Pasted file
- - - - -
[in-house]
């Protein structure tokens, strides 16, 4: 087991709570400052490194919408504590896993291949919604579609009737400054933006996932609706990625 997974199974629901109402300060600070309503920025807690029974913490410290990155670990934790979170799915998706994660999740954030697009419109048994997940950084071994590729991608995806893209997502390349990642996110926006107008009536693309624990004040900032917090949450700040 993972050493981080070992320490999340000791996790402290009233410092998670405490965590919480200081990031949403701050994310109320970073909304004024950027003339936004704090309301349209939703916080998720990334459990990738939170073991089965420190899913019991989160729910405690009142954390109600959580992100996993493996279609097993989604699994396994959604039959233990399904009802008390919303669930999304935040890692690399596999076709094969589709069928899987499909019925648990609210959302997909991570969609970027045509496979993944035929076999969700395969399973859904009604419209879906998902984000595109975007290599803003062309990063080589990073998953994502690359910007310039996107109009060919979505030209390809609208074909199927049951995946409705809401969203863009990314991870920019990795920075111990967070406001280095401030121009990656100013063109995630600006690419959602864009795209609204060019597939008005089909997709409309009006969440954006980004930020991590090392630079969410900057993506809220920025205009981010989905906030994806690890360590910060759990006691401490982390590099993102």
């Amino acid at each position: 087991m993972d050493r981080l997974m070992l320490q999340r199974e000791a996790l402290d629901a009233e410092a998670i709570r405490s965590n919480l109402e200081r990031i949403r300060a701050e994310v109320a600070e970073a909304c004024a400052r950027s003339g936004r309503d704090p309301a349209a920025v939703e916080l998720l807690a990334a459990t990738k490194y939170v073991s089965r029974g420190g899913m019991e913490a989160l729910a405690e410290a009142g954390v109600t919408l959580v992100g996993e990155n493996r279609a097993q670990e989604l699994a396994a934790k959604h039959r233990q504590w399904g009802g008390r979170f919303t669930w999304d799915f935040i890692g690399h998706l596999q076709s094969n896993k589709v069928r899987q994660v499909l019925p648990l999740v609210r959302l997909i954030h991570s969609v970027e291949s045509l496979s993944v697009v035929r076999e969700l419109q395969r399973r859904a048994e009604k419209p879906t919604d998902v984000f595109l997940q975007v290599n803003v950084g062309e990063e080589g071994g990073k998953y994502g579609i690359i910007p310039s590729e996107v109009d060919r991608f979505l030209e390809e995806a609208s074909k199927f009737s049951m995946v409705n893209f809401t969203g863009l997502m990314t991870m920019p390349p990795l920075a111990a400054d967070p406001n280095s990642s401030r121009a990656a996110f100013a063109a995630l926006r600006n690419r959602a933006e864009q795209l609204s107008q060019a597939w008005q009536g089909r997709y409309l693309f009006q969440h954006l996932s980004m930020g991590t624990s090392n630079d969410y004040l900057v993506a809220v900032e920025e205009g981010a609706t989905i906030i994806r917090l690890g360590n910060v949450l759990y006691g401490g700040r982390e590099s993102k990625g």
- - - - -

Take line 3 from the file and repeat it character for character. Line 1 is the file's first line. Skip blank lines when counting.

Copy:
């Amino acid at each position: 087991m993972d050493r981080l997974m070992l320490q999340r199974e000791a996790l402290d629901a009233e410092a998670i709570r405490s965590n919480l109402e200081r990031i949403r300060a701050e994310v109320a600070e970073a909304c004024a400052r950027s003339g936004r309503d704090p309301a349209a920025v939703e916080l998720l807690a990334a459990t990738k490194y939170v073991s089965r029974g420190g899913m019991e913490a989160l729910a405690e410290a009142g954390v109600t919408l959580v992100g996993e990155n493996r279609a097993q670990e989604l699994a396994a934790k959604h039959r233990q504590w399904g009802g008390r979170f919303t669930w999304d799915f935040i890692g690399h998706l596999q076709s094969n896993k589709v069928r899987q994660v499909l019925p648990l999740v609210r959302l997909i954030h991570s969609v970027e291949s045509l496979s993944v697009v035929r076999e969700l419109q395969r399973r859904a048994e009604k419209p879906t919604d998902v984000f595109l997940q975007v290599n803003v950084g062309e990063e080589g071994g990073k998953y994502g579609i690359i910007p310039s590729e996107v109009d060919r991608f979505l030209e390809e995806a609208s074909k199927f009737s049951m995946v409705n893209f809401t969203g863009l997502m990314t991870m920019p390349p990795l920075a111990a400054d967070p406001n280095s990642s401030r121009a990656a996110f100013a063109a995630l926006r600006n690419r959602a933006e864009q795209l609204s107008q060019a597939w008005q009536g089909r997709y409309l693309f009006q969440h954006l996932s980004m930020g991590t624990s090392n630079d969410y004040l900057v993506a809220v900032e920025e205009g981010a609706t989905i906030i994806r917090l690890g360590n910060v949450l759990y006691g401490g700040r982390e590099s993102k990625g």